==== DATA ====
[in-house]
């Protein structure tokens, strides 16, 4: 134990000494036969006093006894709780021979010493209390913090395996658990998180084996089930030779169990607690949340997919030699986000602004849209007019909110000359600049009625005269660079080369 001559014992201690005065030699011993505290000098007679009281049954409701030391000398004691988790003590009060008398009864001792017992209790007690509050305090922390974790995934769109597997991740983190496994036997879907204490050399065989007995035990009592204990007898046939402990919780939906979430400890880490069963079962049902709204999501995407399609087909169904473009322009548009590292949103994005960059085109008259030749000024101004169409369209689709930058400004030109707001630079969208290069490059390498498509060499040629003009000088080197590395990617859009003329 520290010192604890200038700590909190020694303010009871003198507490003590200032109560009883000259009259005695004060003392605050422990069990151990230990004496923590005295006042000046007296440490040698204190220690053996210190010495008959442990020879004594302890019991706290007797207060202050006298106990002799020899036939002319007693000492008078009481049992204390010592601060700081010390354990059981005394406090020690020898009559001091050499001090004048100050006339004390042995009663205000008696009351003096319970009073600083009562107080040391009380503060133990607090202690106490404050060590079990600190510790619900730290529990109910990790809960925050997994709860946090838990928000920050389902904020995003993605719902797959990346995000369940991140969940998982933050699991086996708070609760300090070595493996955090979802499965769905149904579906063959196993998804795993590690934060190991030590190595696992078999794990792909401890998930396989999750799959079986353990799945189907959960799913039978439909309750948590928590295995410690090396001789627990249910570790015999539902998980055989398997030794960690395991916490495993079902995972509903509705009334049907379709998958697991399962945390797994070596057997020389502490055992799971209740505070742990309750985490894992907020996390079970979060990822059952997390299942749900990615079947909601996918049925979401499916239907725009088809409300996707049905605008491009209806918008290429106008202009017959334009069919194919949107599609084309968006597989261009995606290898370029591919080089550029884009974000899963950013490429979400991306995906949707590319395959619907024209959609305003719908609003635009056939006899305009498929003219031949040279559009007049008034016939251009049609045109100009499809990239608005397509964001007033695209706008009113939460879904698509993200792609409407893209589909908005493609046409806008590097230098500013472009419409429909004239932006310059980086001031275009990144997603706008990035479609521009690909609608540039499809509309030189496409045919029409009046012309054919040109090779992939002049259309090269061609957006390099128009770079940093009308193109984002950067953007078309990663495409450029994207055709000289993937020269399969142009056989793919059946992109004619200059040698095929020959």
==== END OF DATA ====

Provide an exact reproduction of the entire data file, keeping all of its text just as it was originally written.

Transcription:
[in-house]
């Protein structure tokens, strides 16, 4: 134990000494036969006093006894709780021979010493209390913090395996658990998180084996089930030779169990607690949340997919030699986000602004849209007019909110000359600049009625005269660079080369 001559014992201690005065030699011993505290000098007679009281049954409701030391000398004691988790003590009060008398009864001792017992209790007690509050305090922390974790995934769109597997991740983190496994036997879907204490050399065989007995035990009592204990007898046939402990919780939906979430400890880490069963079962049902709204999501995407399609087909169904473009322009548009590292949103994005960059085109008259030749000024101004169409369209689709930058400004030109707001630079969208290069490059390498498509060499040629003009000088080197590395990617859009003329 520290010192604890200038700590909190020694303010009871003198507490003590200032109560009883000259009259005695004060003392605050422990069990151990230990004496923590005295006042000046007296440490040698204190220690053996210190010495008959442990020879004594302890019991706290007797207060202050006298106990002799020899036939002319007693000492008078009481049992204390010592601060700081010390354990059981005394406090020690020898009559001091050499001090004048100050006339004390042995009663205000008696009351003096319970009073600083009562107080040391009380503060133990607090202690106490404050060590079990600190510790619900730290529990109910990790809960925050997994709860946090838990928000920050389902904020995003993605719902797959990346995000369940991140969940998982933050699991086996708070609760300090070595493996955090979802499965769905149904579906063959196993998804795993590690934060190991030590190595696992078999794990792909401890998930396989999750799959079986353990799945189907959960799913039978439909309750948590928590295995410690090396001789627990249910570790015999539902998980055989398997030794960690395991916490495993079902995972509903509705009334049907379709998958697991399962945390797994070596057997020389502490055992799971209740505070742990309750985490894992907020996390079970979060990822059952997390299942749900990615079947909601996918049925979401499916239907725009088809409300996707049905605008491009209806918008290429106008202009017959334009069919194919949107599609084309968006597989261009995606290898370029591919080089550029884009974000899963950013490429979400991306995906949707590319395959619907024209959609305003719908609003635009056939006899305009498929003219031949040279559009007049008034016939251009049609045109100009499809990239608005397509964001007033695209706008009113939460879904698509993200792609409407893209589909908005493609046409806008590097230098500013472009419409429909004239932006310059980086001031275009990144997603706008990035479609521009690909609608540039499809509309030189496409045919029409009046012309054919040109090779992939002049259309090269061609957006390099128009770079940093009308193109984002950067953007078309990663495409450029994207055709000289993937020269399969142009056989793919059946992109004619200059040698095929020959």